The Christmas season seems more contiguous than Easter. You can spend the whole month building up to the big day. Whereas before Easter the joy of Easter coming is always tempered by the knowledge that Good Friday must come first.
If we were the ones having the baby we might see Christmas differently. I'm sure like any new mother, Mary's anticipation of holding her new son was tempered by her anxiety over the suffering she would endure first. Joy comes not in spite of suffering, but because of suffering.
In his first epistle, Peter applies this theme to us. The book has the feeling of a general's speech before battle. Gear up for action, men. Prepare to take some hits. But Peter takes it beyond the merely human response to trouble.
There are two human ways to respond when we are treated unjustly. One is to fight back, which at least does something about the injustice, but so often we overdo and trigger a reaction and injustice piles upon injustice beyond all human remedy. Or we can suffer in silence, but while this may be good for our souls it does little to set the world aright.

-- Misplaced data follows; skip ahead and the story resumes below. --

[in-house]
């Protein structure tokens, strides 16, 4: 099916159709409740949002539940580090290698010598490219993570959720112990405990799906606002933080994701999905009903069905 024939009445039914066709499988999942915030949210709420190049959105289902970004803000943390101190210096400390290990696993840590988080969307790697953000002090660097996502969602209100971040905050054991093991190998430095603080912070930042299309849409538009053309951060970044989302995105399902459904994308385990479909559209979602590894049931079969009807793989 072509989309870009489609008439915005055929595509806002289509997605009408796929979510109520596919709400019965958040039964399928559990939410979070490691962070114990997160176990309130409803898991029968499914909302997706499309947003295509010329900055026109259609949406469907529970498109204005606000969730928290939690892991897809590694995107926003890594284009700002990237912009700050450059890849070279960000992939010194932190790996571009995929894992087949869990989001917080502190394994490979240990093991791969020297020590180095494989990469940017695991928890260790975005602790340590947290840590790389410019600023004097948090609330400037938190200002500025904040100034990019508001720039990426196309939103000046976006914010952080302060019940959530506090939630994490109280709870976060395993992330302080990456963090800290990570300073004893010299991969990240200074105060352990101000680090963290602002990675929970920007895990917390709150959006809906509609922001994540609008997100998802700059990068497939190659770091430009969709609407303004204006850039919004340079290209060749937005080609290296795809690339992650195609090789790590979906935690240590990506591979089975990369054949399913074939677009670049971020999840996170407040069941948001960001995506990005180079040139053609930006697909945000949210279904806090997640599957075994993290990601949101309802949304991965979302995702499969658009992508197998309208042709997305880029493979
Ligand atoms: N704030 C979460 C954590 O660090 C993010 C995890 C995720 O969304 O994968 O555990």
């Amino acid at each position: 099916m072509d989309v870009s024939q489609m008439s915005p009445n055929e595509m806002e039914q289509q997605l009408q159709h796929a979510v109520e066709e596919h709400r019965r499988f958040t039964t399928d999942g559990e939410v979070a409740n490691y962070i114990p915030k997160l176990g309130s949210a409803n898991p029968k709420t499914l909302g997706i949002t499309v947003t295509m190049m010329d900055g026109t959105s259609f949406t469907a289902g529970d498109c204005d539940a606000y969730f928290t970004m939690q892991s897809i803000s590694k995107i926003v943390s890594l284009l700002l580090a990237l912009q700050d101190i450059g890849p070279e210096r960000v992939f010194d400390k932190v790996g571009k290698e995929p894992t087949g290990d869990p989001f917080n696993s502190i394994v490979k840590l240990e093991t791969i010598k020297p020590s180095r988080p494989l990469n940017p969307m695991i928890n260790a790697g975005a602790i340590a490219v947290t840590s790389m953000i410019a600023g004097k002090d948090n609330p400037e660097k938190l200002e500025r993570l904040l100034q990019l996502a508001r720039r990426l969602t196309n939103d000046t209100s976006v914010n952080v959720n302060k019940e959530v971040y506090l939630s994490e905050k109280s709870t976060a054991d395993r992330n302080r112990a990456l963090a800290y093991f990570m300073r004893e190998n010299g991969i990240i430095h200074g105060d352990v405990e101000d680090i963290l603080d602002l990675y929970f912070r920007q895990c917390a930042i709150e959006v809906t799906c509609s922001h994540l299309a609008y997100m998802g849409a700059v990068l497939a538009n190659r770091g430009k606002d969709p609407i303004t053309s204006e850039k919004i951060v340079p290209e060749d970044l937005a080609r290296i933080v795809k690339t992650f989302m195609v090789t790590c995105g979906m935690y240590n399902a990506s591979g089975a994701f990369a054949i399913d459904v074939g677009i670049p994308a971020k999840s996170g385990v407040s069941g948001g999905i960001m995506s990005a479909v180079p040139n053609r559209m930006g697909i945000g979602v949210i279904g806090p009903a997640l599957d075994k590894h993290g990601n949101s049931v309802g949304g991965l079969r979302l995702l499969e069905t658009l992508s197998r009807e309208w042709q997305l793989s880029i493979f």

Here, indeed, we need Divine intervention. Only God could find a way to set us right both within and without. Through Christ's suffering, He restored all things. Christ did not just endure, he overcame.
Now, Peter says, we too can suffer like that. Not just a stoic endurance of what cannot be helped. Suffering that is itself a power. Meekness that wins the battle. Kindness that conquers.
Whatever small injustices we have to face let us participate in the one Great Injustice, when God took the sins of man. As we receive the grace to face curses with blessing, hardships with joy, we see from within the power of that last moment when God suffered death and defeated death forever.